Dez Bryant has agreed to a five-year, $US70 million with the Dallas Cowboys, according to Chris Mortensen of ESPN, ending the threat that Bryant would hold out and potentially miss games this season.
The contract includes $US45 million in guaranteed money.
The deal was reached just before the Wednesday deadline for for franchise-tagged players to sign a long-term contract. Earlier in the week, Bryant had indicted he would sit out regular season games if he didn’t get a contract by the deadline, which would have been a disaster for Dallas.
While Bryant gets the long-term contract he so desperately wanted, this deal is a big win for the Cowboys.
1. Bryant did not get Megatron money.
Before reaching the deal, Ian Rapoport of the NFL Network reported that Bryant wanted “more than Megatron money” meaning a contract larger than seven-year, $US113.5 million deal signed by Calvin Johnson with the Detroit Lions. That contract included $US48.8 million guaranteed.
While Bryant’s deal is still the second-biggest among wide receivers it is nowhere near the amount Johnson received.
2. The fully guaranteed money is not that much.
The next issue is the amount of money guaranteed. As with most NFL contracts, there are two forms of guaranteed money. There is the money guaranteed against injury, $US45 million in the case of Bryant’s deal, and there is the “fully guaranteed” money. For most contracts, the latter generally includes any money a player will make in his first year, including salary and any bonuses (since that player is unlikely to get cut before the first year of the deal) and any future salaries guaranteed at the time of the signing.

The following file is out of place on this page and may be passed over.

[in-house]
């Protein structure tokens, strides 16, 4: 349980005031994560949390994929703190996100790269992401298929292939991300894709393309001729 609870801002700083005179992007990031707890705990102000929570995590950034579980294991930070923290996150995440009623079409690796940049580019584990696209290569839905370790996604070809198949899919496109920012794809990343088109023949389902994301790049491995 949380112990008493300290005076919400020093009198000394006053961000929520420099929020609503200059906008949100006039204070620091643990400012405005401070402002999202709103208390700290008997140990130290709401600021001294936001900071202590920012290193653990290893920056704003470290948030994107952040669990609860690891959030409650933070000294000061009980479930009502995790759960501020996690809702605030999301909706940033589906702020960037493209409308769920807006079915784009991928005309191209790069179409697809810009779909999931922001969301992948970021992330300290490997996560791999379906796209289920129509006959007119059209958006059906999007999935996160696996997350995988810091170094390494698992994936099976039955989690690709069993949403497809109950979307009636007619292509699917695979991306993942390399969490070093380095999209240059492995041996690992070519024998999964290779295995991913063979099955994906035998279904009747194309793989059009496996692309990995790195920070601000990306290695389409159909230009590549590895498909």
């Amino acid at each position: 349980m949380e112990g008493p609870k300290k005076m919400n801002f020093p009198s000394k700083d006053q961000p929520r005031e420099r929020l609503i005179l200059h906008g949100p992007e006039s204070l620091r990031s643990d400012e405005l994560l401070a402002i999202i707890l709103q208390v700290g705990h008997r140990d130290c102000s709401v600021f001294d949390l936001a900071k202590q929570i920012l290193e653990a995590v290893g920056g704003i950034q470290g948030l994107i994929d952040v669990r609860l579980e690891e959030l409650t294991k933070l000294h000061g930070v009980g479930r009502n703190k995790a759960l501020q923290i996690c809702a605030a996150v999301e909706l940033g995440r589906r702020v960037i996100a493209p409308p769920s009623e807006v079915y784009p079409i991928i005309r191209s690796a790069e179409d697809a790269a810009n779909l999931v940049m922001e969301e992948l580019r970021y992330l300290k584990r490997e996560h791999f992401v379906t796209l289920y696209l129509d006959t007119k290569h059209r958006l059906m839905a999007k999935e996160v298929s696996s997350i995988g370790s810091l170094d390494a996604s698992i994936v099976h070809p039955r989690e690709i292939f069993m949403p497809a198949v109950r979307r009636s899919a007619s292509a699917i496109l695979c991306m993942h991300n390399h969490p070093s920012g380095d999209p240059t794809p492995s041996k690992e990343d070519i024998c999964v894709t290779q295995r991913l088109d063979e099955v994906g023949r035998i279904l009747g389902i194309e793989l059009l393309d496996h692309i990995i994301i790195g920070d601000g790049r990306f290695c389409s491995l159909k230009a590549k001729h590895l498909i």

According to Pro Football Talk, Bryant will get $US23 million in the first year and the other $US22 million of the $US45 million guaranteed doesn’t truly become guaranteed until March, 2016. Of the first-year money, $US20 million is in the form of a signing bonus, according to Adam Schefter of ESPN.
Like most of these deals, after the first year it becomes a year-to-year proposition for the Cowboys and the contract can be ripped up, thrown out, or renegotiated whenever they want.
3. The Cowboys freed up salary cap space.
The final issue is how much Bryant would count against the salary cap this season. If the deadline passed and Bryant had accepted his franchise tag, he would have made $US12.8 million, which would would have also been his salary cap figure. The Cowboys can now prorate the $US20 million signing bonus over five years which means Bryant’s salary cap figure in 2015 will now likely be just $US7 million.
In other words, the Cowboys had to fully commit just $US23 million to Bryant and at the same time they were able to save nearly $US6 million in cap space that can be used on another player.
That’s a big win.
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